Saturday, November 22, 2008

Watching Abraham Biggs Die: Does Life Imitate Art?

Did you hear about Abraham Biggs, the 19-year-old who killed himself in front of a webcam and broadcast his suicide via Justin.TV? His death site had hits, viewers who came to watch him kill himself. Some visitors tried to discourage him, but others cheered him on, leaving comments such as "LOL" and "hahaha." Then when the police burst in they typed, "OMFG!"

Sources report the teen took prescribed medication for Bipolar disorder, an illness of dueling moods, mania and depression. You can read about Biggs' suicide at YahooNews, "Kin outraged, distraught over teen's cyber-suicide," an article that tells this tidbit about online suicide:
Biggs was not the first person to commit suicide with a webcam rolling. But the drawn-out drama — and the reaction of those watching — was seen as an extreme example of young people's penchant for sharing intimate details about themselves over the Internet. (Yahoo! News)
I'm wondering is this only about teen suicide and young people's love affair with spilling all online or is it also about human nature, young or old?

CNN als reported this story, and the video's below. CNN reports that the Florida teen blogged about his decision to commit suicide.

When you're traveling through a dark place yourself, such as a touch of depression following the death of a loved one, it's not a good time to comment on humanity because you probably only see the worst. So, I'm not going to comment on how some humans watched and did nothing or waited a while before doing anything as a young man committed suicide online.

I will share, however, that when I read of the incident I thought of the movie Untraceable and its tagline, "The whole world wants to watch you die, and they don't even know you," with its fictitious website.

That movie is not about suicide online but a serial killer who broadcasts his murders on the Internet. Many of the killers' viewers watch and do nothing. Some chuckle. The reviewer at FilmBlather objected to his interpretation of that movie's message, which he believes to be that freedom of speech has gotten out-of-hand on the Internet:
Let it never be said that Hollywood only churns out movies with liberal messages. Untraceable is rabidly, pathologically conservative, coming out swinging against the First Amendment, the Fourth Amendment, technology, net neutrality, online dating (!), and all restrictions on law enforcement. Its thesis is that the internet is full of depraved, bloodthirsty maniacs who should be tracked down, arrested, and possibly executed. It is outraged by the notion of online anonymity, and anything else that may make it harder for the FBI to find you.

... When the culprit is found, it turns out that he is killing to prove a point -- that people on the internet are willing, even eager, to watch people be brutally murdered. Soon, he says, we'll be seeing executions on network television. For the FBI, he has this shocking accusation: "You let people say and do almost anything they want, and it doesn't matter who it hurts." (Eugene Novikov)
The reviewer says "Untraceable's knee-jerk moralizing is reprehensible and stupid."

I'll agree with Novikov that Untraceable is not a great movie. I sort of watched it on-demand and it bored me quickly. Also, I get edgy whenever anyone suggests we should clamp down on free speech. Who decides what speech to stop? Nevertheless, I believe we should sound an alarm on certain types of speech. Furthermore, I think that if you watch a suicide or homicide and do nothing, you are a murder accomplice, someone who's committed a crime.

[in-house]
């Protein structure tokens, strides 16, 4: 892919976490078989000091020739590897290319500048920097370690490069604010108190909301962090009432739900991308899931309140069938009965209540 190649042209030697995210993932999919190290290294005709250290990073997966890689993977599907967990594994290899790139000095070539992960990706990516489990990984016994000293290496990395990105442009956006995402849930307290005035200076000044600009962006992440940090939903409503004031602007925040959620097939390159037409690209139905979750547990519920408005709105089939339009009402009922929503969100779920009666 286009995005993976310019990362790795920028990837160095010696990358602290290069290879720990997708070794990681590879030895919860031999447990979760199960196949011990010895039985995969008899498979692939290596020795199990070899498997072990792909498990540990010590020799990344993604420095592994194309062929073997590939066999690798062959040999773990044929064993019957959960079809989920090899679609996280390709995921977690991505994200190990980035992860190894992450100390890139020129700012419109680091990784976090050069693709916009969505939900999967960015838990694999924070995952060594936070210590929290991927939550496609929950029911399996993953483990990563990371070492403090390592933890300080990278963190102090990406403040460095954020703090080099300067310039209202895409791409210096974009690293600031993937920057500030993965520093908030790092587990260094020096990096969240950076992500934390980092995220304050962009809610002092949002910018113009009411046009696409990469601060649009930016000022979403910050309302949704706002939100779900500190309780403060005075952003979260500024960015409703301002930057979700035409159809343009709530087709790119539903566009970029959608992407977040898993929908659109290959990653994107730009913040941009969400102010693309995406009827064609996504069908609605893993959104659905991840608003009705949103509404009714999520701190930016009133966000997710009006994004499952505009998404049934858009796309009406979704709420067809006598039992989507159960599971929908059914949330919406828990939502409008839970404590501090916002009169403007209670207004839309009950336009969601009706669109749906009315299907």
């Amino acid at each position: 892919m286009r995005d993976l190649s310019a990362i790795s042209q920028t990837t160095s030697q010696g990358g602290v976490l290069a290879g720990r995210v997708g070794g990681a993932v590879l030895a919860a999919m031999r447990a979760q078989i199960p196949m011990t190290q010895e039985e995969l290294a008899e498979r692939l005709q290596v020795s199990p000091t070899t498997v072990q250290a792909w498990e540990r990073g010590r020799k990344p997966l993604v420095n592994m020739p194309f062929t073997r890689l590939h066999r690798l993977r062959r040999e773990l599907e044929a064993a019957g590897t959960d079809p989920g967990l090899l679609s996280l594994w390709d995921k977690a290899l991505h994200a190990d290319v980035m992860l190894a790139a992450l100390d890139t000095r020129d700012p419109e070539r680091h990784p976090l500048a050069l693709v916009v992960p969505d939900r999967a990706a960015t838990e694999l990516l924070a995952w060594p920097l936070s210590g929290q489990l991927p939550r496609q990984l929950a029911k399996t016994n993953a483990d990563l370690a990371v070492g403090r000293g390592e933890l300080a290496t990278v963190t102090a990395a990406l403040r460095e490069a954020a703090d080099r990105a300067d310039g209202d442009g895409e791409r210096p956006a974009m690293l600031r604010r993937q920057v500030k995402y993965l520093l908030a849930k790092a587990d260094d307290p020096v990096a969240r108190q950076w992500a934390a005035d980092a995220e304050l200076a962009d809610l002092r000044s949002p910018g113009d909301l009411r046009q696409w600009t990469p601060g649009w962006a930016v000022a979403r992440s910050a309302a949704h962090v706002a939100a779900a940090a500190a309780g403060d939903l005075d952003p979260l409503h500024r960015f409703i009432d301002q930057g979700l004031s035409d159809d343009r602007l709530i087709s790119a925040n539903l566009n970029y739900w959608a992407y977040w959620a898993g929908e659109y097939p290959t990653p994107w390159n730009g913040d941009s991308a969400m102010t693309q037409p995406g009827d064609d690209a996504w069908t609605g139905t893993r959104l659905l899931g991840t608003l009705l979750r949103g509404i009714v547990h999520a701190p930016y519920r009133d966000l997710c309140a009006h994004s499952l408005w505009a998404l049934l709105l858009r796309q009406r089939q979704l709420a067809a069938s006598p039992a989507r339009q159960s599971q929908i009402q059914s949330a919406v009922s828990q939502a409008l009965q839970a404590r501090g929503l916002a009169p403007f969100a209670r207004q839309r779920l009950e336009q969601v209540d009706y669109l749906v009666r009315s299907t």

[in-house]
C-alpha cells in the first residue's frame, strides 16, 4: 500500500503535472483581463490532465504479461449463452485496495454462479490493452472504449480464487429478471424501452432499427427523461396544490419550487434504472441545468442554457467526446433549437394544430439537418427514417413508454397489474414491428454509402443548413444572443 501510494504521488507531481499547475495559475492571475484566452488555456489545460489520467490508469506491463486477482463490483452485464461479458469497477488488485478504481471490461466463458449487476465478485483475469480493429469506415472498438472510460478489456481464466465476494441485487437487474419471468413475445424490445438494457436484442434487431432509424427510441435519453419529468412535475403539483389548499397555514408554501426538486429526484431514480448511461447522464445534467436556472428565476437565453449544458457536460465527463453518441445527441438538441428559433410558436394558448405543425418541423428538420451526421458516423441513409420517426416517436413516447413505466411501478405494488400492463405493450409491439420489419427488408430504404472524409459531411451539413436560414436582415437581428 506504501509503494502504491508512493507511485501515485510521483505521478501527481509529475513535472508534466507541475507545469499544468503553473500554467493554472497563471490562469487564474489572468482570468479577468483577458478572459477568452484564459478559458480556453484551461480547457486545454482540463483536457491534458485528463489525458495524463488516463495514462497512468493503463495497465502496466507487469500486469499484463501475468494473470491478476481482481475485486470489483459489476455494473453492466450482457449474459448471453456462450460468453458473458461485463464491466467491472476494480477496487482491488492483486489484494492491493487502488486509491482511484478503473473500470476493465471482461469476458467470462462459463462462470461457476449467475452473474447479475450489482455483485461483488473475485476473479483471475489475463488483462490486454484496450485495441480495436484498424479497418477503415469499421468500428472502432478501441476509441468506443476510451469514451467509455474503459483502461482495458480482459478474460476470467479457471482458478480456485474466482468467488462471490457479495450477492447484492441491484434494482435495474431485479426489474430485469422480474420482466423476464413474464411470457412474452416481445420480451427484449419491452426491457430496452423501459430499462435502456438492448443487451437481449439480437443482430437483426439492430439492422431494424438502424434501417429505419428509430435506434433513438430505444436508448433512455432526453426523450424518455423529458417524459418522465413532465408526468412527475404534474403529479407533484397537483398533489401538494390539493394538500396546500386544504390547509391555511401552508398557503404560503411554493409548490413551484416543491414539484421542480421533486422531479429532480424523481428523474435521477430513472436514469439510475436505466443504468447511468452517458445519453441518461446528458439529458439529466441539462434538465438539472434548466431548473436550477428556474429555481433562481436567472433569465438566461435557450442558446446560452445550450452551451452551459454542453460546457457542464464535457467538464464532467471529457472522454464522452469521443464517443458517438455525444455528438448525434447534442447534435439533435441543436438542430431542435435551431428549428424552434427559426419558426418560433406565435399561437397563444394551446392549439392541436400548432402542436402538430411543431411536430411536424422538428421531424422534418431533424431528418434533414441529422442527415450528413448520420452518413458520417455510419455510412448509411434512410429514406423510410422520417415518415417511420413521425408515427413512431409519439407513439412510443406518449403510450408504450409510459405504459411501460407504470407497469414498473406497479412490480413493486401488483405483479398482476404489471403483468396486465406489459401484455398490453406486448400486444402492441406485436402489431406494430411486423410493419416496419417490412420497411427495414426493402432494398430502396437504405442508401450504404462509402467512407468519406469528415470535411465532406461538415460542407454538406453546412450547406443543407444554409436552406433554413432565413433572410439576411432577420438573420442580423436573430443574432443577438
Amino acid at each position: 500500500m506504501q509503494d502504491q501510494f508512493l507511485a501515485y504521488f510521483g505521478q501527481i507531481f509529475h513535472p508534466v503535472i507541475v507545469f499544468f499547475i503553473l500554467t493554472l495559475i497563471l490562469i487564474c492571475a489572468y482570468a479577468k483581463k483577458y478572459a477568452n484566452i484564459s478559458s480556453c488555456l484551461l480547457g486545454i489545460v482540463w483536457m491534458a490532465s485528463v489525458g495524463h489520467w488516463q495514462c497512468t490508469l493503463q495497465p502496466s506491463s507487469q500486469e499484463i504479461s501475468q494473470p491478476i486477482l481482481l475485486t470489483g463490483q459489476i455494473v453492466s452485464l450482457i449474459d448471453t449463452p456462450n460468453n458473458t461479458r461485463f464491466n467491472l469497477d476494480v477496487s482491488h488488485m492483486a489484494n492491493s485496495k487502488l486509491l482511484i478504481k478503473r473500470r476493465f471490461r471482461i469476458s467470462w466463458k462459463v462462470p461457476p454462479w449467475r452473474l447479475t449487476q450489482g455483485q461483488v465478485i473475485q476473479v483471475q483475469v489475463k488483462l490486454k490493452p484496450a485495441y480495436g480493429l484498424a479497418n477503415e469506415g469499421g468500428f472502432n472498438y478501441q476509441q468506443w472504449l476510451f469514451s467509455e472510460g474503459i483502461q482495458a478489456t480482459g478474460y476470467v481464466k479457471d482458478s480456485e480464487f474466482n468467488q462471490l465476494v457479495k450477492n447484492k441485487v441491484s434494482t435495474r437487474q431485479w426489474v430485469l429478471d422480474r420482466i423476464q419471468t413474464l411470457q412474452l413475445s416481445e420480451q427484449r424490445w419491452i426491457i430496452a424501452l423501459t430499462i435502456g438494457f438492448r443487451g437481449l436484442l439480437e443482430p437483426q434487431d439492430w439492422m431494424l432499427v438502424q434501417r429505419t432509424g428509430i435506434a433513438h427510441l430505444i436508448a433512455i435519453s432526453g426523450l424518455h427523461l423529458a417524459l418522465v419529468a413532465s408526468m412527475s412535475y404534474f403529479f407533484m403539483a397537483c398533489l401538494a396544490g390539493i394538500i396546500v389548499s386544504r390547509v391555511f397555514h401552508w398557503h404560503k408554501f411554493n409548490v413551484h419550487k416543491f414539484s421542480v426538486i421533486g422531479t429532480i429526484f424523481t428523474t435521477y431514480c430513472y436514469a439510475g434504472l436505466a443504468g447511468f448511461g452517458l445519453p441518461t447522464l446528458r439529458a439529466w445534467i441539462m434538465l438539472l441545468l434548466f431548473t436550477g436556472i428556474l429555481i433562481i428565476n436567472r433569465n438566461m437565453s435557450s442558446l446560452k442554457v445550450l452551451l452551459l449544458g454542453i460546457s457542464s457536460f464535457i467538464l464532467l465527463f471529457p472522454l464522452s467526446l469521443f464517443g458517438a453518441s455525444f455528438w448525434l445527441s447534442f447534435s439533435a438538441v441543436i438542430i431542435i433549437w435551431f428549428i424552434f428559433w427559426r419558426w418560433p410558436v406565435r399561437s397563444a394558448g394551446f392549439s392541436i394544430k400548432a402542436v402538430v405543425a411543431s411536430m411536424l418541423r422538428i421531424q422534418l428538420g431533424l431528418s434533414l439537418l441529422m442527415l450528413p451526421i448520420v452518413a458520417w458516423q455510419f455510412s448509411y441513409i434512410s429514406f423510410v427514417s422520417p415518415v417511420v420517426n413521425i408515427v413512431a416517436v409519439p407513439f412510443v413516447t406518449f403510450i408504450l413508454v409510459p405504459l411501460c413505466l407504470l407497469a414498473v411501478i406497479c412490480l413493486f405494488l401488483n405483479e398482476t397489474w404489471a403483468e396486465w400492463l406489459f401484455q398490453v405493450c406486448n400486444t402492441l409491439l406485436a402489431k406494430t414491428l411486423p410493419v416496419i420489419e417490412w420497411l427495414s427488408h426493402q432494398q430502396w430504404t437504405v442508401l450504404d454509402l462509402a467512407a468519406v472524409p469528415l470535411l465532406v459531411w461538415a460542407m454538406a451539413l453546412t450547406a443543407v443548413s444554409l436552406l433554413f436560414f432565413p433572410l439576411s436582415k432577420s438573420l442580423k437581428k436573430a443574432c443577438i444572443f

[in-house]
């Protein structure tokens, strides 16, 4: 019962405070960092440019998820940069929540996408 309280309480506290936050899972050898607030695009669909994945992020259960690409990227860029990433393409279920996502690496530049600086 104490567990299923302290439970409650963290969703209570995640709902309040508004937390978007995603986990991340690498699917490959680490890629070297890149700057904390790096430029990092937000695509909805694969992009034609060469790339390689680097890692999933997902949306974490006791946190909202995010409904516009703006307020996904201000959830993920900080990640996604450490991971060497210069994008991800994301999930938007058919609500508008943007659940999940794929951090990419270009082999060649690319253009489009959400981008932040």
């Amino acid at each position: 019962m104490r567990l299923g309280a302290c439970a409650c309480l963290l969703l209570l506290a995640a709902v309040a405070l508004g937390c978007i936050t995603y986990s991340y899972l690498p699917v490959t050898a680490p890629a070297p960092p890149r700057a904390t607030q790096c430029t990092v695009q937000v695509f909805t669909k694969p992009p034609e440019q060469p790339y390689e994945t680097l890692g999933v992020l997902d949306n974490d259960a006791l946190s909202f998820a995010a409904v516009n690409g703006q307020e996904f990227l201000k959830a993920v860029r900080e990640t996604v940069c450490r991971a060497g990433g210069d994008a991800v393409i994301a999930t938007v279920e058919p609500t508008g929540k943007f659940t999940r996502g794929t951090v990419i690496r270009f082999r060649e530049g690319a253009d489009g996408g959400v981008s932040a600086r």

While Untraceable is not about suicide but about a fictitious maniac torturing and killing people before an online audience that finds the murders entertaining, the real-life Biggs suicide with audience response is not so far away from the movie's premise. Suicide is self-murder; people watched and some chuckled. Perhaps those who laughed, most likely teens, will say they didn't believe it was real, but I ask is suicide, fake or real, ever funny?

Of course, you never know what will strike a teenager as humorous, and sometimes laughter indicates discomfort or ignorance. It may even indicate fear and a sense of helplessness.

Attempts to evaluate adolescent psychology aside, I'm thinking this afternoon of all the "B-" science fiction and horror flicks of the 50s and 60s, ones I saw on late-night TV as a teen, that we laughed at, thinking them absurd. Some of them seem less laughable and more plausible today with our scientific and technological advancements. And old science fiction novels get a second look as well. At least one documentary speculates that some scifi writers may have been "prophets."

Then you have movies that seem extremely far-fetched such as The Matrix. While it's not not a B movie, consider how easily in The Matrix Morpheus plugged a neural implant into Neo's brain. Someone told me she hated that movie because she was a medical professional and found everything about The Matrix unbelievable. Yet, neural implants, perhaps not Neo's type, are here today.

Come to think of it, people also saw African-American presidents in the movies and laughed. Who's laughing now?

Does life imitate art or does art imitate life?

In the case of suicide and murder, we hope life never imitates art and wish art had no such life to imitate. But you can't always get what you want, goes the song. Yet, an end to suicide and murder is what we need. I guess, we'll keep trying for that day, webcams, blogs, and all.

If you need help recalling Untraceable, a movie that disappeared quickly from theaters, here's the trailer.

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